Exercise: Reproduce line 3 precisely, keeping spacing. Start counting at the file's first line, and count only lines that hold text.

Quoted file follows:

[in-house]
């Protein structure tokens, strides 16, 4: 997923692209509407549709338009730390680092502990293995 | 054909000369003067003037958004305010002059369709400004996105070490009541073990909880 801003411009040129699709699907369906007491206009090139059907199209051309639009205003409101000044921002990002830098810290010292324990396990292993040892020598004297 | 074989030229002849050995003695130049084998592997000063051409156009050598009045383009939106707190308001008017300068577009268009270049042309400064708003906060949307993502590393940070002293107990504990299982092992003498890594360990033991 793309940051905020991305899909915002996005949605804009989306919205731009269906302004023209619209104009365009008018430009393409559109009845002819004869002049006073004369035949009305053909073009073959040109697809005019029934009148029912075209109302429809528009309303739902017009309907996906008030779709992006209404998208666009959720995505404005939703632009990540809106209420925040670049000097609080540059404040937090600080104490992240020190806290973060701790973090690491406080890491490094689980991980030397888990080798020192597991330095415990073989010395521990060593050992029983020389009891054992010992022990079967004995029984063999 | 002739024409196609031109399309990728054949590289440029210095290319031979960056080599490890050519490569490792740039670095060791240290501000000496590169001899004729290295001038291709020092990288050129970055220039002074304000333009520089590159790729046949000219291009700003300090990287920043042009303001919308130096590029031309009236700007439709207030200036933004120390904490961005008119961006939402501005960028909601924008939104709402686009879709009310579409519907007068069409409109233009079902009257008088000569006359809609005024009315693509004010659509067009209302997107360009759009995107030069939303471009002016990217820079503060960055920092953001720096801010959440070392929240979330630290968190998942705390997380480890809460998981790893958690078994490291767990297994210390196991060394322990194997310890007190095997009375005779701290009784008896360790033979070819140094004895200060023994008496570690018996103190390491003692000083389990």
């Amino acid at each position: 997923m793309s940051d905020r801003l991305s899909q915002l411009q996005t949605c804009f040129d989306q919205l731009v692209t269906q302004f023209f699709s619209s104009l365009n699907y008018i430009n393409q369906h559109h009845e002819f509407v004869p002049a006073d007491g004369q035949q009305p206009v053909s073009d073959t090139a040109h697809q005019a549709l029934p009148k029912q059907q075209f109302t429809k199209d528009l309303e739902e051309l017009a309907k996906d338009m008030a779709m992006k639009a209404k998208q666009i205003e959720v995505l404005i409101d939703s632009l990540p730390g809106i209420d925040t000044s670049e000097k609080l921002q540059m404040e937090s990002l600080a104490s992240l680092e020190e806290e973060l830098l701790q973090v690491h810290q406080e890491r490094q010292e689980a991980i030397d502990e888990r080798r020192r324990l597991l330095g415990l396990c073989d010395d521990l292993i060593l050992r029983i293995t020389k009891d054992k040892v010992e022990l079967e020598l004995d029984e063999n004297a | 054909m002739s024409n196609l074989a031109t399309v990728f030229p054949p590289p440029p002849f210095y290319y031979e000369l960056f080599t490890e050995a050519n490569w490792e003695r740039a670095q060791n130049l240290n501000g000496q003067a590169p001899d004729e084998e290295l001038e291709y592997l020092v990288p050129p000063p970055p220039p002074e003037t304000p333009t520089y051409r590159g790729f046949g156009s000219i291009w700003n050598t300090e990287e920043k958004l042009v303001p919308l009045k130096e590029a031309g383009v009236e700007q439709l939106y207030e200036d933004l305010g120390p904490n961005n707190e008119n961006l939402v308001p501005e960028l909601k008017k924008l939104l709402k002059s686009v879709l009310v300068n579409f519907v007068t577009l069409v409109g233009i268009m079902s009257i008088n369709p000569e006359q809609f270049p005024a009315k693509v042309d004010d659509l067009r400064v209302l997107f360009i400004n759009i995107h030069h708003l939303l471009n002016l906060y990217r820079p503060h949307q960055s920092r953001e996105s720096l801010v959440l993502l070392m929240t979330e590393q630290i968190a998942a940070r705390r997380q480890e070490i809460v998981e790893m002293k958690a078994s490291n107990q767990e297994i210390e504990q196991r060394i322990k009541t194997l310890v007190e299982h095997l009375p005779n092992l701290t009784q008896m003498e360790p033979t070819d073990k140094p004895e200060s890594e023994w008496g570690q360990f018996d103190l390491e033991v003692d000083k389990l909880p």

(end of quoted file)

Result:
């Amino acid at each position: 997923m793309s940051d905020r801003l991305s899909q915002l411009q996005t949605c804009f040129d989306q919205l731009v692209t269906q302004f023209f699709s619209s104009l365009n699907y008018i430009n393409q369906h559109h009845e002819f509407v004869p002049a006073d007491g004369q035949q009305p206009v053909s073009d073959t090139a040109h697809q005019a549709l029934p009148k029912q059907q075209f109302t429809k199209d528009l309303e739902e051309l017009a309907k996906d338009m008030a779709m992006k639009a209404k998208q666009i205003e959720v995505l404005i409101d939703s632009l990540p730390g809106i209420d925040t000044s670049e000097k609080l921002q540059m404040e937090s990002l600080a104490s992240l680092e020190e806290e973060l830098l701790q973090v690491h810290q406080e890491r490094q010292e689980a991980i030397d502990e888990r080798r020192r324990l597991l330095g415990l396990c073989d010395d521990l292993i060593l050992r029983i293995t020389k009891d054992k040892v010992e022990l079967e020598l004995d029984e063999n004297a | 054909m002739s024409n196609l074989a031109t399309v990728f030229p054949p590289p440029p002849f210095y290319y031979e000369l960056f080599t490890e050995a050519n490569w490792e003695r740039a670095q060791n130049l240290n501000g000496q003067a590169p001899d004729e084998e290295l001038e291709y592997l020092v990288p050129p000063p970055p220039p002074e003037t304000p333009t520089y051409r590159g790729f046949g156009s000219i291009w700003n050598t300090e990287e920043k958004l042009v303001p919308l009045k130096e590029a031309g383009v009236e700007q439709l939106y207030e200036d933004l305010g120390p904490n961005n707190e008119n961006l939402v308001p501005e960028l909601k008017k924008l939104l709402k002059s686009v879709l009310v300068n579409f519907v007068t577009l069409v409109g233009i268009m079902s009257i008088n369709p000569e006359q809609f270049p005024a009315k693509v042309d004010d659509l067009r400064v209302l997107f360009i400004n759009i995107h030069h708003l939303l471009n002016l906060y990217r820079p503060h949307q960055s920092r953001e996105s720096l801010v959440l993502l070392m929240t979330e590393q630290i968190a998942a940070r705390r997380q480890e070490i809460v998981e790893m002293k958690a078994s490291n107990q767990e297994i210390e504990q196991r060394i322990k009541t194997l310890v007190e299982h095997l009375p005779n092992l701290t009784q008896m003498e360790p033979t070819d073990k140094p004895e200060s890594e023994w008496g570690q360990f018996d103190l390491e033991v003692d000083k389990l909880p």